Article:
The COVID-19 pandemic has required many companies to move their employees to a work from home environment.
For most of these companies, this required them to change network configurations to allow remote access, setting up user permissions, and accommodating remote logins to sensitive company software systems.
Trying to change a company’s processes from an office-based workforce to a remote workforce virtually overnight can lead to security problems, as discussed by Mark Polino in his recent blog post, Coronavirus - From Chaos to Controls. He points out: “Processes that relied on physical documents and signatures may break down, and permissions may not be fully considered through this process… In times like these, it will be even more common to see that, after emergency access has been granted to just ‘get work done’, it will never be revoked…” but that security should not be set aside because of a crisis situation.
Internal Fraud: The “other” security risk
Any organization faced with moving their workforce off premises is aware and prepared to address external security threats. Unfortunately, there is another risk that most of us do not consider: internal fraud. In a work-at-home environment, this becomes a serious threat.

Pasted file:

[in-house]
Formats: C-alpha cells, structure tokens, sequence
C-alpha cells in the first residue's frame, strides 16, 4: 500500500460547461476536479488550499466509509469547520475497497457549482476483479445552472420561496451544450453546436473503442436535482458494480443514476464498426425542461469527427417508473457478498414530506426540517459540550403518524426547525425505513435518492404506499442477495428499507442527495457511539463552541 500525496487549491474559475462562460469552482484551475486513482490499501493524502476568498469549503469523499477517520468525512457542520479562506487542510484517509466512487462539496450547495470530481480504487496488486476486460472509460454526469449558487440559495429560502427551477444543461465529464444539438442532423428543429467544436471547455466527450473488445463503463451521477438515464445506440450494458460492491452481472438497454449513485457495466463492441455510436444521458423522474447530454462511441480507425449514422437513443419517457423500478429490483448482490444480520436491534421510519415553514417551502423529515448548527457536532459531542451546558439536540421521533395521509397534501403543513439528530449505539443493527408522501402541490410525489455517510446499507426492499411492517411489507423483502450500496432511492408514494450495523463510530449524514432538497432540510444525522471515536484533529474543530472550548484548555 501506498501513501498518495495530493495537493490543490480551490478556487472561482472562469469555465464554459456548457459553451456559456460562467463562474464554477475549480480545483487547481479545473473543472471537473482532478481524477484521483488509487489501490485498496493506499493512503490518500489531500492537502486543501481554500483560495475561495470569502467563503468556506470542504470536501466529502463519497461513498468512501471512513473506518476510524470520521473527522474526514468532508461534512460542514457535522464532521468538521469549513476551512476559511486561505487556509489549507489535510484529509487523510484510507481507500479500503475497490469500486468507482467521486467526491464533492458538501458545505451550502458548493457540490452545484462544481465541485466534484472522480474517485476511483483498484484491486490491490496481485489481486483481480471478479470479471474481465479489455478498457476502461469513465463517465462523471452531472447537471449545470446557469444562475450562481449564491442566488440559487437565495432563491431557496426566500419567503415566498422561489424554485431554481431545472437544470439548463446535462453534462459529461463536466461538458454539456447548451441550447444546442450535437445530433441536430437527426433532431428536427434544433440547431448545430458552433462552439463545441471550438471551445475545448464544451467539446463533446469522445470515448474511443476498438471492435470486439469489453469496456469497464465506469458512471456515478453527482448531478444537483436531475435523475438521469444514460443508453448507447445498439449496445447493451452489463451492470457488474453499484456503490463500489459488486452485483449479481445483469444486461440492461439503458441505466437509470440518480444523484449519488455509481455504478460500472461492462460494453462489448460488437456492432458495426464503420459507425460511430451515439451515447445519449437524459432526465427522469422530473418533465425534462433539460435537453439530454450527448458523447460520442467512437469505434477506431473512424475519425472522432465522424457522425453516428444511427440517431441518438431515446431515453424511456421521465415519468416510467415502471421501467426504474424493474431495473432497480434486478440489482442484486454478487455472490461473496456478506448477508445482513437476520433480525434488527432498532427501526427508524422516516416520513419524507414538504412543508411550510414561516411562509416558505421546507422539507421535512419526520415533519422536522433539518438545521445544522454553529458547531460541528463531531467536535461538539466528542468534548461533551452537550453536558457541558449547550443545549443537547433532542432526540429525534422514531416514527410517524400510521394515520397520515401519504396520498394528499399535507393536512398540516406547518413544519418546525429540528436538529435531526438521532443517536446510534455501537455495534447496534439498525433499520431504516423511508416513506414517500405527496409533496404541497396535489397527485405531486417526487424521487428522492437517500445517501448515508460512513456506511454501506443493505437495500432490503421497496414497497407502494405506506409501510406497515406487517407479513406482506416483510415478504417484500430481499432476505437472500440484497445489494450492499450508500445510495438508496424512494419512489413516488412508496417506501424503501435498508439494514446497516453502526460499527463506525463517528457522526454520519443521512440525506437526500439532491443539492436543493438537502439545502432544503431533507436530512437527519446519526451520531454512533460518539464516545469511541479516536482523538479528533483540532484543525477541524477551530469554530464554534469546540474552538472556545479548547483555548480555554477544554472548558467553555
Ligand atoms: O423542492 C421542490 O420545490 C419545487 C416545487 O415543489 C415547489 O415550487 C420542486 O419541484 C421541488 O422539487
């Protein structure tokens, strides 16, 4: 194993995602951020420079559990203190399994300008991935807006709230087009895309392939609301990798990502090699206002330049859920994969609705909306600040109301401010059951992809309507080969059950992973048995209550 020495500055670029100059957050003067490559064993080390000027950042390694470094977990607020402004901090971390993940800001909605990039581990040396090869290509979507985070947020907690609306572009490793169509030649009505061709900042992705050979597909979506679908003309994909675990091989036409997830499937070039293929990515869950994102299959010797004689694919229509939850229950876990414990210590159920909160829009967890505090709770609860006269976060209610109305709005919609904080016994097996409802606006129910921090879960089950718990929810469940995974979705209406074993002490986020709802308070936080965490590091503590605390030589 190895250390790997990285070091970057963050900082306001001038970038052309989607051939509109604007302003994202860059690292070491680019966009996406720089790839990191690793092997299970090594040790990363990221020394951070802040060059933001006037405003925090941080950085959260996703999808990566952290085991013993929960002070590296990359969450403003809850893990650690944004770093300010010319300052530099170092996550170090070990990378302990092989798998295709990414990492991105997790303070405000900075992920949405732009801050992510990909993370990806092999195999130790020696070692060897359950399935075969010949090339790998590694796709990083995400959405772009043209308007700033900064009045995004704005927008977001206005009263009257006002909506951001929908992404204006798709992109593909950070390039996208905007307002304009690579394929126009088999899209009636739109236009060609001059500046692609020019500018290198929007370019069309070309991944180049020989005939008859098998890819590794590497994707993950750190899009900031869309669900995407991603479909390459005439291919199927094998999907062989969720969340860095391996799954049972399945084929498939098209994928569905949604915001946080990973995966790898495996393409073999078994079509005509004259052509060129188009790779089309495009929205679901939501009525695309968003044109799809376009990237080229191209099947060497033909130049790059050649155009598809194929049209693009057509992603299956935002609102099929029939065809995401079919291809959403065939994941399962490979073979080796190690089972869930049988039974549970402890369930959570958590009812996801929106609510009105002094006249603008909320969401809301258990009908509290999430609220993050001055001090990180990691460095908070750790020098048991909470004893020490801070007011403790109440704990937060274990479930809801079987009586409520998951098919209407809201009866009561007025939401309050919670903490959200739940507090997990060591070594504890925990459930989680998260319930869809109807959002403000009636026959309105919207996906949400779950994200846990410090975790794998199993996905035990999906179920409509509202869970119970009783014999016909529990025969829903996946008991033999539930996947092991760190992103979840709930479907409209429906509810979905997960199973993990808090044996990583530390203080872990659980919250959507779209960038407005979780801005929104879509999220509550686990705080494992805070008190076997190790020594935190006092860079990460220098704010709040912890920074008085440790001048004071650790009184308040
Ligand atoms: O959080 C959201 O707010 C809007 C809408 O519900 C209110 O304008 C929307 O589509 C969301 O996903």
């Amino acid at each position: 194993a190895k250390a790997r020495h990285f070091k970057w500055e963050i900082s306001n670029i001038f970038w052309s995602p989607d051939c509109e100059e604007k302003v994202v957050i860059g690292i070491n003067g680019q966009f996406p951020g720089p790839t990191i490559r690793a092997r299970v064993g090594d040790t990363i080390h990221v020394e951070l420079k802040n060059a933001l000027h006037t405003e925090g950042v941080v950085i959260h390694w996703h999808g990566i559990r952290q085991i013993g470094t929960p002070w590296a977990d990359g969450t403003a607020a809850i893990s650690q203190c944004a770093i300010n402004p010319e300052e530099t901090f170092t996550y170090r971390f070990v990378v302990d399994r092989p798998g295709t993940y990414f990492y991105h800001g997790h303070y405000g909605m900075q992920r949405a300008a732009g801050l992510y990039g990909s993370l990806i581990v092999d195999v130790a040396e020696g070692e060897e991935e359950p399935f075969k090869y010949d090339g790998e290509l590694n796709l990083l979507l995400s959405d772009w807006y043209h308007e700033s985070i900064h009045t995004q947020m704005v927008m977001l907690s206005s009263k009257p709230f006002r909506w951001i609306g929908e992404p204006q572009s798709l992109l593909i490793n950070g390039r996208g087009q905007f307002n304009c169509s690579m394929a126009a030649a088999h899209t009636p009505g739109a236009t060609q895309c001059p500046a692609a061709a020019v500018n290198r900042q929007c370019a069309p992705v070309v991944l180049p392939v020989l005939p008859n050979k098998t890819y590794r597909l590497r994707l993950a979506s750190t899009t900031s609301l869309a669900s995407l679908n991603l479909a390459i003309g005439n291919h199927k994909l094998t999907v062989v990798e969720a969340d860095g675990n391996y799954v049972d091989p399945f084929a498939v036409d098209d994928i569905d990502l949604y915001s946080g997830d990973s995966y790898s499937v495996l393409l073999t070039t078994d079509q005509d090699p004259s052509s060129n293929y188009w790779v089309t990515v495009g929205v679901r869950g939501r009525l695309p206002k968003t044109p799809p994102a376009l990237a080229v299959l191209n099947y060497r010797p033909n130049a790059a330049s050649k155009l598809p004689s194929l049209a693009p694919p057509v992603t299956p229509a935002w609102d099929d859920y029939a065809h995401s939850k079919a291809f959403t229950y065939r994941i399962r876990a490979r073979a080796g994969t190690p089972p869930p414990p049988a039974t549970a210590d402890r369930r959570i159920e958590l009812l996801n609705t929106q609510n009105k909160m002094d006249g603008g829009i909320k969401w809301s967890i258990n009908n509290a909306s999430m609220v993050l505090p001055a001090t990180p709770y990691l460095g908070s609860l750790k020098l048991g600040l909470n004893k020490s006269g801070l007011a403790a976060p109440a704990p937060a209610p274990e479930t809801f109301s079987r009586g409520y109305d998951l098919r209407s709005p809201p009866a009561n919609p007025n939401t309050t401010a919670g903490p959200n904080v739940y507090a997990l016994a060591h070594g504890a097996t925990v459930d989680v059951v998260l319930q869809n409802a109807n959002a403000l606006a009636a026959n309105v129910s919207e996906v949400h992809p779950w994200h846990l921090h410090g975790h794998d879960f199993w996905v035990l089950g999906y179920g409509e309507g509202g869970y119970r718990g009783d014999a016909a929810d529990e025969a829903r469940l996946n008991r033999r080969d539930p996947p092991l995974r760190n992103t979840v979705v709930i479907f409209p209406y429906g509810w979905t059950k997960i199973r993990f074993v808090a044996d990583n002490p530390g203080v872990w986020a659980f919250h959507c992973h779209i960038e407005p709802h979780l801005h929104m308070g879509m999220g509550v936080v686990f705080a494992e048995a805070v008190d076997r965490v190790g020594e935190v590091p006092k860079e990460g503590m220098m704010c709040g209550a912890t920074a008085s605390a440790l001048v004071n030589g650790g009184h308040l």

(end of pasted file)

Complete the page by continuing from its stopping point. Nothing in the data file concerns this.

For many employees, working from home is new and uncomfortable. They have been thrust into working on the dining room table or in the corner of a bedroom, possibly with an unfamiliar computer, using work processes that are foreign to them, and with distractions coming from all around. They miss the personal interactions with coworkers and familiar work surroundings, which can lead to feeling disconnected. The lack of structure can lead them to feel less accountable, since there is no longer any direct supervision of their work.
Add to those stressors tension or anxiety in the household due to circumstances like lost income, schools being closed, concerns about being laid off, and general fear for health and safety.
Those feelings, coupled with not being in a centralized office, can make it easier for employees to succumb and commit fraud. And without people around them, it’s easier for them to hide those activities.
In addition to taking steps to ensure they are protected from outside threats, companies also need to perform a complete review of internal control processes and establish stringent security measures to ensure they are protected against internal fraud.
Business managers should also take the time check on their employees who are not accustomed to working from home ensuring they have what they need and help them overcome any anxiety they may have under the new “normal”.
We dive deeper into this topic in our on-demand session, "Maintaining Strong Security in the New Work From Home World", part of our GRC Days series of educational webinars.